“The Young Pope”
The Pontiff as Monster
I have been waiting for “The Young Pope” to make its way to DVD because first, I was curious to see the HBO take on religion and even more curious to see Diane Keaton play a serious nun, Sister Mary. I have always loved her quirky humor and here was a role in which there would be none.
Religion wrestles with the same mysteries as do horror stories— death, the soul, the nature of evil. It inspires awe, an emotion very similar to terror. Catholicism is filled symbols and ritual which have been part of horror fiction and film forever. “The Young Pope” incorporates these elements into a beautifully sublime ten part series that is every bit as ludicrous as it is appealing to the eye.
The story begins after the election of Lenny Belardo (Jude Law) as pope. He is a fresh-faced, little-known American. The church establishment, led by the Vatican secretary of state, Cardinal Voiello (Silvio Orlando), hopes he will be “a telegenic puppet” and a bridge between church conservatives and liberals. Cardinal Belardo chooses the name Pius XIII.
For many of the complacent cardinals, Pius XIII proves to be an unlucky number. The new pope is, a bit novel superficially— he’s hooked on Cherry Coke Zero and he’s pop-culture literate and in no way exercises papal stature. His beliefs turn out to be militantly conservative, if not medieval.
Pius declares that the church has become too tolerant and ecumenical and that it must not meet people where they are but withdraw and demand, without compromise, that the faithful come to it. He is also a tyrant. He has a priest break the seal of confession to share his cardinals’ secrets (it’s not a sin if the pope does it, he assures the confessor.) He does not accept the influence of the Curia and installs Sister Mary (Diane Keaton), the nun who raised him as an orphan, as consigliere.
With his first public address to the crowd in St. Peter’s Square he tells the people that they have forgotten God and this his papacy will abandon the feel-good rhetoric of reaching out to one’s fellow man. He further says that only God matters and that the people will never become close to the Pope and further tells them that he does not know if they deserve a Pope like him. The creator and director Paolo Sorrentino gives us a drama of church maneuverings and of finding God through isolation.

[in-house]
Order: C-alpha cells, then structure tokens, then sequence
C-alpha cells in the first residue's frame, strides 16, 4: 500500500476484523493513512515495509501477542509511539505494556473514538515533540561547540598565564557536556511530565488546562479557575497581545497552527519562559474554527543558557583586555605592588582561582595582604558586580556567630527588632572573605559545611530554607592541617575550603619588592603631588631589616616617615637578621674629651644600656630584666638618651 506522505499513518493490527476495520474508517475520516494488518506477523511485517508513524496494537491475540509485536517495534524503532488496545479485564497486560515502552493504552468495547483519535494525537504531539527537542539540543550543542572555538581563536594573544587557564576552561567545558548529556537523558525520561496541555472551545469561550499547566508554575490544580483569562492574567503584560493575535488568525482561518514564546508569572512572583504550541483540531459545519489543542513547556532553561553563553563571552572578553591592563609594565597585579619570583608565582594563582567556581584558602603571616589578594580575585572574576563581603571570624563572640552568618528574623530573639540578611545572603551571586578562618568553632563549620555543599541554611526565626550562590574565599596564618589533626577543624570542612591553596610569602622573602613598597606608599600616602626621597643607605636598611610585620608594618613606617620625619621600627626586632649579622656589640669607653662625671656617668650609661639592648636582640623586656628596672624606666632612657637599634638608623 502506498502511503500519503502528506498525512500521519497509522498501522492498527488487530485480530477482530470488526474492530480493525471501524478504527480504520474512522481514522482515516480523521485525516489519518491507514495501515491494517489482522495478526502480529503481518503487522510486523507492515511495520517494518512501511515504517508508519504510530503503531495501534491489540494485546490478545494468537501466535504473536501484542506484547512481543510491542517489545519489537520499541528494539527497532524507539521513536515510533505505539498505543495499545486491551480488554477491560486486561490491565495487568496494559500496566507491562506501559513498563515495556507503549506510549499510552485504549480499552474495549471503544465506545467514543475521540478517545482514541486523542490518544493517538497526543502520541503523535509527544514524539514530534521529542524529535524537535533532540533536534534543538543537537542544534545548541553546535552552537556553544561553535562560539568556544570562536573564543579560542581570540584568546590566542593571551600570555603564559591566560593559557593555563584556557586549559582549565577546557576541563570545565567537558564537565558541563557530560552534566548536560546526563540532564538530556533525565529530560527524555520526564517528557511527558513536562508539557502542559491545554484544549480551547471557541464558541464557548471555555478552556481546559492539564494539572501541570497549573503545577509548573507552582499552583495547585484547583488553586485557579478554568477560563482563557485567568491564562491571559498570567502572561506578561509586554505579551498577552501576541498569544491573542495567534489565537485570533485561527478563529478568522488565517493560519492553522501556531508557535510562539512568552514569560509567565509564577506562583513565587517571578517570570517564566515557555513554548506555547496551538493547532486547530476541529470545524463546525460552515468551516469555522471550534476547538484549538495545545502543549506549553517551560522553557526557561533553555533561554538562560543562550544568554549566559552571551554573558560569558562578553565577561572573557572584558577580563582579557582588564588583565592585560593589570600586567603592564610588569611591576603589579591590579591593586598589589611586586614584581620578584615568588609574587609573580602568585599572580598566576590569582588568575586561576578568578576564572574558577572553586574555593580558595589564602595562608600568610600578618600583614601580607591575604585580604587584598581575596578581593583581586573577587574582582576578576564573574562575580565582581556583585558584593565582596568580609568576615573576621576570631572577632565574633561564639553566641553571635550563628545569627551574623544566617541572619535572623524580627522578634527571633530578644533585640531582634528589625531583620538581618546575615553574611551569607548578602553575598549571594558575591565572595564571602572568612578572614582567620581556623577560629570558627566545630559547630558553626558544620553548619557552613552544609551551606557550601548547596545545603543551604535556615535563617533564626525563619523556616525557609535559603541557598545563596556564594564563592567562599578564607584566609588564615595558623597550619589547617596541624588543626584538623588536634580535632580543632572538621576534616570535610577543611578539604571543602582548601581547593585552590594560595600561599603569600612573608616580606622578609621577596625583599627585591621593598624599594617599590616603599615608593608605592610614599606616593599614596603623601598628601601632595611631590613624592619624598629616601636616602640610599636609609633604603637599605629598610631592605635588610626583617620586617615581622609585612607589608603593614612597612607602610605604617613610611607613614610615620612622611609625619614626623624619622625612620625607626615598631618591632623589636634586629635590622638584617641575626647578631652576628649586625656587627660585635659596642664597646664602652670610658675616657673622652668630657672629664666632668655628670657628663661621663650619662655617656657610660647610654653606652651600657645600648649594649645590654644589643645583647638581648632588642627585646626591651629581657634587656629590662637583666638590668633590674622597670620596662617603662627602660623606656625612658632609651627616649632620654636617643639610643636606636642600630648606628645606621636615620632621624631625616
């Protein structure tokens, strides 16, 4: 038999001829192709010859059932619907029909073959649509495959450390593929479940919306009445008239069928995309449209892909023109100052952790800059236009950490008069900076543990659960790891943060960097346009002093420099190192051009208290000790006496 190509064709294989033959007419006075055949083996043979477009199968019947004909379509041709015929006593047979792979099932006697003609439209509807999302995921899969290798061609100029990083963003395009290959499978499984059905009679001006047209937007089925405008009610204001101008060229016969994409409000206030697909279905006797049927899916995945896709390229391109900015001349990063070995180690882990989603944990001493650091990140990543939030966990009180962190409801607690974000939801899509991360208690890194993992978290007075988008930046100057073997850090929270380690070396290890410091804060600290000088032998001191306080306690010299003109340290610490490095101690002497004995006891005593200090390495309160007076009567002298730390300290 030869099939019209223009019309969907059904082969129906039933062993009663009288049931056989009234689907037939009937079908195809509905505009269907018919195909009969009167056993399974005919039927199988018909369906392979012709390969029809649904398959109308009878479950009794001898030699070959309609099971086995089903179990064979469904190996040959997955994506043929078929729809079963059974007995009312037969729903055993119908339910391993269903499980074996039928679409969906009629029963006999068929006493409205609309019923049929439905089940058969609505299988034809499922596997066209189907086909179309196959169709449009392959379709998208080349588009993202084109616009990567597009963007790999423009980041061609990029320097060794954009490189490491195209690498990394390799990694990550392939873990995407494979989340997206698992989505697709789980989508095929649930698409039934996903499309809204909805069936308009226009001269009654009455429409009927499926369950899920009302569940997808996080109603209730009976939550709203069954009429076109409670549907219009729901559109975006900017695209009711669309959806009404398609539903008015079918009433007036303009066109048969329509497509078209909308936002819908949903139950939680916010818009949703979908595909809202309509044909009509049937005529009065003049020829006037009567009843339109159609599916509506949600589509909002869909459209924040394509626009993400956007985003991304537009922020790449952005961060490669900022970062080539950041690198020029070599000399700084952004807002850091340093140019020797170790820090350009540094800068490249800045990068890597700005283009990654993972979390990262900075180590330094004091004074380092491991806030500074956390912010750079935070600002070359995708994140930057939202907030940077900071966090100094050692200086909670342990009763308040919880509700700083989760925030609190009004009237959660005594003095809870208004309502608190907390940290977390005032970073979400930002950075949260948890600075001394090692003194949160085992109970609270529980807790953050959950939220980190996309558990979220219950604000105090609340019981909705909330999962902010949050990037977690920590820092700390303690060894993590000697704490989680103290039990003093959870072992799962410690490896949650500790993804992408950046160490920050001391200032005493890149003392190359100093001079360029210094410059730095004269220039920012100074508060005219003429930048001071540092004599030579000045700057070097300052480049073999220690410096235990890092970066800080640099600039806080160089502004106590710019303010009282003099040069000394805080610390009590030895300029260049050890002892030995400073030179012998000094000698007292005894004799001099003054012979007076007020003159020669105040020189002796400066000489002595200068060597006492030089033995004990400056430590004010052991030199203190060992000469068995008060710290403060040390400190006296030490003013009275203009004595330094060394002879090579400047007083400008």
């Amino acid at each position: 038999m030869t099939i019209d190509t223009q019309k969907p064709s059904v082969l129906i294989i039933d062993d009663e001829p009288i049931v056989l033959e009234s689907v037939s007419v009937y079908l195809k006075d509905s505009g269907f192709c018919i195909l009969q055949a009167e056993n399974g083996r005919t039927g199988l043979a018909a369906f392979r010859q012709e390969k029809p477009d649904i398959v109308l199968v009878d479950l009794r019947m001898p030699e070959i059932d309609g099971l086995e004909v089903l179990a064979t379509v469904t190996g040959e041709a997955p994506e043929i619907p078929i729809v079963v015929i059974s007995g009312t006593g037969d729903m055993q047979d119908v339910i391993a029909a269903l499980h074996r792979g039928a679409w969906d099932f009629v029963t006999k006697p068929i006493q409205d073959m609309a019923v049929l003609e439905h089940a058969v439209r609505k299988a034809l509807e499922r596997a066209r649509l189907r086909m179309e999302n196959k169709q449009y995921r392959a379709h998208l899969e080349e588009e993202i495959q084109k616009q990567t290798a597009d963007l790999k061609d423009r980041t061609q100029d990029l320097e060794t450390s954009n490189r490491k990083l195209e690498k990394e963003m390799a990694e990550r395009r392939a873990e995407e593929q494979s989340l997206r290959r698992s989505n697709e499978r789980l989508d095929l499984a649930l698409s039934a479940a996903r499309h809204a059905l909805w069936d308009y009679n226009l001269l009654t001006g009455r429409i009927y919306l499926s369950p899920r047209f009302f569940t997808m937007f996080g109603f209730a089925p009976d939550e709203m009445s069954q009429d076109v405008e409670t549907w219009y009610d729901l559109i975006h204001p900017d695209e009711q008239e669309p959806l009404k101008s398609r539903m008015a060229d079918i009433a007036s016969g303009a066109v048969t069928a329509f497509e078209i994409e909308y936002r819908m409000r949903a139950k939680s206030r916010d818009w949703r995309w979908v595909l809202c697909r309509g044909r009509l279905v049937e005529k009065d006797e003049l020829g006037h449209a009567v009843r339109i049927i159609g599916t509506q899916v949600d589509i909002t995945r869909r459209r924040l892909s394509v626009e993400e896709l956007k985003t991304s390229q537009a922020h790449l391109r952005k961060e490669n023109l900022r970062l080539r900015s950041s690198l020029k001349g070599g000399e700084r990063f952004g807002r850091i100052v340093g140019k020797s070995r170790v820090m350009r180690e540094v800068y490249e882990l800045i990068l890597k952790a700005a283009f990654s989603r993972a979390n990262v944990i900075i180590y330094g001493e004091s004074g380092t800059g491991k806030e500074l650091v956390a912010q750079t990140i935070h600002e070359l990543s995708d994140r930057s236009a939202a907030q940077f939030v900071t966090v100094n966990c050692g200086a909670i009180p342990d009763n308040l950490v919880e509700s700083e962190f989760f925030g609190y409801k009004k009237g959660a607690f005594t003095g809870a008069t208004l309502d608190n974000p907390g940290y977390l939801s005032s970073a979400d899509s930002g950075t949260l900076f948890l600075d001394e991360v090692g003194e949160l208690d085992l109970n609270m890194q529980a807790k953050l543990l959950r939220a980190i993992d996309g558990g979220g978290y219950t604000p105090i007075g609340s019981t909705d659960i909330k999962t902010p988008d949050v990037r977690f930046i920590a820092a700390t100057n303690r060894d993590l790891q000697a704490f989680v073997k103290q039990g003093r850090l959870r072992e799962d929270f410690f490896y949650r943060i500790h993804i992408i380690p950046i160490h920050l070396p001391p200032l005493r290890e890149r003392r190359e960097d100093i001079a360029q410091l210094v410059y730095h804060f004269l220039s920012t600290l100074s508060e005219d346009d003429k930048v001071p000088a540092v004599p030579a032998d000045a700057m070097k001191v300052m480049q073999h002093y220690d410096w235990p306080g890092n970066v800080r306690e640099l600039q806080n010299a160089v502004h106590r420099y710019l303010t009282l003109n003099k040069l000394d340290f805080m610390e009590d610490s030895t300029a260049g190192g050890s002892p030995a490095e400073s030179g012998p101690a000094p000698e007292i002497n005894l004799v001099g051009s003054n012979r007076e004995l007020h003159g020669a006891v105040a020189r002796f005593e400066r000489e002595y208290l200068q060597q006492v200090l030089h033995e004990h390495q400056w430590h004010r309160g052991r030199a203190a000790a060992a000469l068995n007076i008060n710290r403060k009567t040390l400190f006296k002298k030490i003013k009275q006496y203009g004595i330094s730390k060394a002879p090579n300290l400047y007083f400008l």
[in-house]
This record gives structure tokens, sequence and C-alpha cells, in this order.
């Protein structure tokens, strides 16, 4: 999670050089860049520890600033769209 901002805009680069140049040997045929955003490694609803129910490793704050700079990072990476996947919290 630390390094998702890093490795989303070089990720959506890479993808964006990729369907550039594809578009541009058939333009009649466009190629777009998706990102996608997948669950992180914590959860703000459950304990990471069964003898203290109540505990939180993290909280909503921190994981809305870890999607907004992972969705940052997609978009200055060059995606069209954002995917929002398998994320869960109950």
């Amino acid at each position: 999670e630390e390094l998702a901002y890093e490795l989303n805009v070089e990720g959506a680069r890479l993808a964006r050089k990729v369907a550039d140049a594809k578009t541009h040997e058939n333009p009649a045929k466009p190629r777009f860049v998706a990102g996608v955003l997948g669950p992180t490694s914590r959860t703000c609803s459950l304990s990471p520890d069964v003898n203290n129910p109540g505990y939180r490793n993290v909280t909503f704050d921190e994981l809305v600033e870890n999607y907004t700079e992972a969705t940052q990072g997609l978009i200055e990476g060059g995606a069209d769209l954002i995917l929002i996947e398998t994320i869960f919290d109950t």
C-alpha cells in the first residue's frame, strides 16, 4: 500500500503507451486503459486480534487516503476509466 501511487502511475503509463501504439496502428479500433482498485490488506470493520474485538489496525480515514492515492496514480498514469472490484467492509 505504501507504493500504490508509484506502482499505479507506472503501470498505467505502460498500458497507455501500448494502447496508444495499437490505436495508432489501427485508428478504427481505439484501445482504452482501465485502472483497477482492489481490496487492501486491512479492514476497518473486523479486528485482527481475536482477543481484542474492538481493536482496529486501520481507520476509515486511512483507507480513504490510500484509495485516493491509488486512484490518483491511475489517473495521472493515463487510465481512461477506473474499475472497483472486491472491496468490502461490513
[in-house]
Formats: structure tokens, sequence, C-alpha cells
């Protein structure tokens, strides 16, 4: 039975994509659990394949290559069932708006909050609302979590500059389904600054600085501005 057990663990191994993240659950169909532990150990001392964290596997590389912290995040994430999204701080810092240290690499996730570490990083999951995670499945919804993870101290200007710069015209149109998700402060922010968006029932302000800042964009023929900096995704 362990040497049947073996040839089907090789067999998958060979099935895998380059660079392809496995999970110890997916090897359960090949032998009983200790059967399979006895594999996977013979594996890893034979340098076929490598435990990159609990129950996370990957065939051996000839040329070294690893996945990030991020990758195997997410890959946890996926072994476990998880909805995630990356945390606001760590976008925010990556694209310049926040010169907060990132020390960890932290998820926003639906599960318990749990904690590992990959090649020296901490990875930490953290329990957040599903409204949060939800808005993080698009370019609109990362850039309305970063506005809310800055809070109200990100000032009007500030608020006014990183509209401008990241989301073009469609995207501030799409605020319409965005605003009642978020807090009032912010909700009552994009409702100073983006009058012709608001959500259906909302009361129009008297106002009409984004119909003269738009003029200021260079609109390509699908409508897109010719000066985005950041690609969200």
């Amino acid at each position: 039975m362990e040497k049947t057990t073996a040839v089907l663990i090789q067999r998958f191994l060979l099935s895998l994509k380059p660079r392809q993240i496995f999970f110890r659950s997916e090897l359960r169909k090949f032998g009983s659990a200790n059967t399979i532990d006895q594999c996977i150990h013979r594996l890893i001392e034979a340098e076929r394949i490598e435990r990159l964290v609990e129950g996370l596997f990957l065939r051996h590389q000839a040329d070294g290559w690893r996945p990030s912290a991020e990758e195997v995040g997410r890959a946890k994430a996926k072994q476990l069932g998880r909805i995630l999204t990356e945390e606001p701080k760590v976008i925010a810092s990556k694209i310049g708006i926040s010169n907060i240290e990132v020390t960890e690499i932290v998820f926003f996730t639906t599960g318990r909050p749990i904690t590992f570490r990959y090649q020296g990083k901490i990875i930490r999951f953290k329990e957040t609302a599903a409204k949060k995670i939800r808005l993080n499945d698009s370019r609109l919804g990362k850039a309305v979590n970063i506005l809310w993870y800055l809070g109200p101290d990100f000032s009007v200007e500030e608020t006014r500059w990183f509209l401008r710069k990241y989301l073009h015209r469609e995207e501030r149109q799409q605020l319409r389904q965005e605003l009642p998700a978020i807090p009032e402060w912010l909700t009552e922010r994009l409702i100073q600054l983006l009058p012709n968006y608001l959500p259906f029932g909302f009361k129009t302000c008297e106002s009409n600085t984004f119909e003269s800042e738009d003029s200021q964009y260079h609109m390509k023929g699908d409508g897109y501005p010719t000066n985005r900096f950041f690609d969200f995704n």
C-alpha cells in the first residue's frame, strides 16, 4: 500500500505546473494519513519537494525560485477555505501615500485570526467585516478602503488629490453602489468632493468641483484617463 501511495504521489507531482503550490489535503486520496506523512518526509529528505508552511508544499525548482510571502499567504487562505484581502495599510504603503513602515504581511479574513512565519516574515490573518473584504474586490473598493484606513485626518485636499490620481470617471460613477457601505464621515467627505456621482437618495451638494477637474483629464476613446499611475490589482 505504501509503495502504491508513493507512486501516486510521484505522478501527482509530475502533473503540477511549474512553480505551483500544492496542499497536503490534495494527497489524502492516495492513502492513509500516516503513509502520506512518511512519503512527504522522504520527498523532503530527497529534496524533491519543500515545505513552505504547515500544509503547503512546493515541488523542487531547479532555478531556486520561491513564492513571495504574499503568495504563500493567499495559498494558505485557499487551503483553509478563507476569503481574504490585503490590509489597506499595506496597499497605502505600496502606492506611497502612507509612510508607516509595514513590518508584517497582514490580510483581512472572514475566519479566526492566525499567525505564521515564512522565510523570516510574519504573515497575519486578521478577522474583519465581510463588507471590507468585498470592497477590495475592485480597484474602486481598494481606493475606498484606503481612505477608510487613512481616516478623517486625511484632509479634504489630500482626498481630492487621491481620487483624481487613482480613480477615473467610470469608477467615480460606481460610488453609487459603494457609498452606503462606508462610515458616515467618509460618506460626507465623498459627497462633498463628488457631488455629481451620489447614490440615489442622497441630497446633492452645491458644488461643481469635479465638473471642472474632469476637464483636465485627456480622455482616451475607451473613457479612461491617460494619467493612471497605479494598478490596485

When “The Young Pope” is not good, it is really bad and the some of the seriousness of the drama becomes laughable yet I found it impossible to turn away. When it’s good, it is still pretty bad but with gorgeous cinematography and a strange kind of weirdness. Mr. Sorrentino shots look like religious art— in both the vernacular and spiritual senses, it is something to see. There is something very current about this series, and not simply because Pius is a norm-breaking, reactionary American interloper, running against the establishment and seeking to gird his church with a big, beautiful wall (with a tiny door). “The Young Pope” is an echo of a larger phenomenon, of which our recent presidential election was just one part: the movement toward retreat and insularity in the West, an attitude that Pius sees as a holy mandate.
Jude Law acts with a geographically indeterminate American accent and plays Lenny/Pius as a man filled with holy anger, his eyes flashing cold lightning. Because he was abandoned as a child, his natural state is isolation, his faith a kind of misanthropy. He feels unloved by everyone and it is hard to tell whether or not he is a fanatic or a nonbeliever. He refuses to let his image be seen so no one outside of the Vatican knows what he looks like. His behavior changes to fit the needs of a given event.